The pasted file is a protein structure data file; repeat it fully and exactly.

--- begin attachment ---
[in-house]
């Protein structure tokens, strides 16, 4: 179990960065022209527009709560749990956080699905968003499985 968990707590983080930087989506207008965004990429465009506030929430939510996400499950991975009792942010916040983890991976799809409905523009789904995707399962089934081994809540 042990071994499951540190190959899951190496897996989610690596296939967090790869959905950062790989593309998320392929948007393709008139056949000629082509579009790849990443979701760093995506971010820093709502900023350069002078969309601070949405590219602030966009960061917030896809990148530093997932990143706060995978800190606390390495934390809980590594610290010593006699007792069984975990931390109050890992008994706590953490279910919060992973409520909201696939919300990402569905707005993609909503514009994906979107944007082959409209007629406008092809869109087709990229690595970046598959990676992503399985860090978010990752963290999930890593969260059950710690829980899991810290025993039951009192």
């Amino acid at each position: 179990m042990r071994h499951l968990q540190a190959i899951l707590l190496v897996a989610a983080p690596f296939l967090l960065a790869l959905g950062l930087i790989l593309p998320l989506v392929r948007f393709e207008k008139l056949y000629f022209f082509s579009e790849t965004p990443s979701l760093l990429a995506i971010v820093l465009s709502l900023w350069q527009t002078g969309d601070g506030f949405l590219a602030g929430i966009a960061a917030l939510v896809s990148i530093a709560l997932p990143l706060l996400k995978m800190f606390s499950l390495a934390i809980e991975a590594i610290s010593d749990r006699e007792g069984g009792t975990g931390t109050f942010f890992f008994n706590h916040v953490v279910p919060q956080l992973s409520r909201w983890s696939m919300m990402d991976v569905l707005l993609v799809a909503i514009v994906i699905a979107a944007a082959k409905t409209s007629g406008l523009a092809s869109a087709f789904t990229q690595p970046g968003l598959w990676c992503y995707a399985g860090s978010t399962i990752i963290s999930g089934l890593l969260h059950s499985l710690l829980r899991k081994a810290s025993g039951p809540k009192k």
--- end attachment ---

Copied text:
[in-house]
């Protein structure tokens, strides 16, 4: 179990960065022209527009709560749990956080699905968003499985 968990707590983080930087989506207008965004990429465009506030929430939510996400499950991975009792942010916040983890991976799809409905523009789904995707399962089934081994809540 042990071994499951540190190959899951190496897996989610690596296939967090790869959905950062790989593309998320392929948007393709008139056949000629082509579009790849990443979701760093995506971010820093709502900023350069002078969309601070949405590219602030966009960061917030896809990148530093997932990143706060995978800190606390390495934390809980590594610290010593006699007792069984975990931390109050890992008994706590953490279910919060992973409520909201696939919300990402569905707005993609909503514009994906979107944007082959409209007629406008092809869109087709990229690595970046598959990676992503399985860090978010990752963290999930890593969260059950710690829980899991810290025993039951009192």
């Amino acid at each position: 179990m042990r071994h499951l968990q540190a190959i899951l707590l190496v897996a989610a983080p690596f296939l967090l960065a790869l959905g950062l930087i790989l593309p998320l989506v392929r948007f393709e207008k008139l056949y000629f022209f082509s579009e790849t965004p990443s979701l760093l990429a995506i971010v820093l465009s709502l900023w350069q527009t002078g969309d601070g506030f949405l590219a602030g929430i966009a960061a917030l939510v896809s990148i530093a709560l997932p990143l706060l996400k995978m800190f606390s499950l390495a934390i809980e991975a590594i610290s010593d749990r006699e007792g069984g009792t975990g931390t109050f942010f890992f008994n706590h916040v953490v279910p919060q956080l992973s409520r909201w983890s696939m919300m990402d991976v569905l707005l993609v799809a909503i514009v994906i699905a979107a944007a082959k409905t409209s007629g406008l523009a092809s869109a087709f789904t990229q690595p970046g968003l598959w990676c992503y995707a399985g860090s978010t399962i990752i963290s999930g089934l890593l969260h059950s499985l710690l829980r899991k081994a810290s025993g039951p809540k009192k």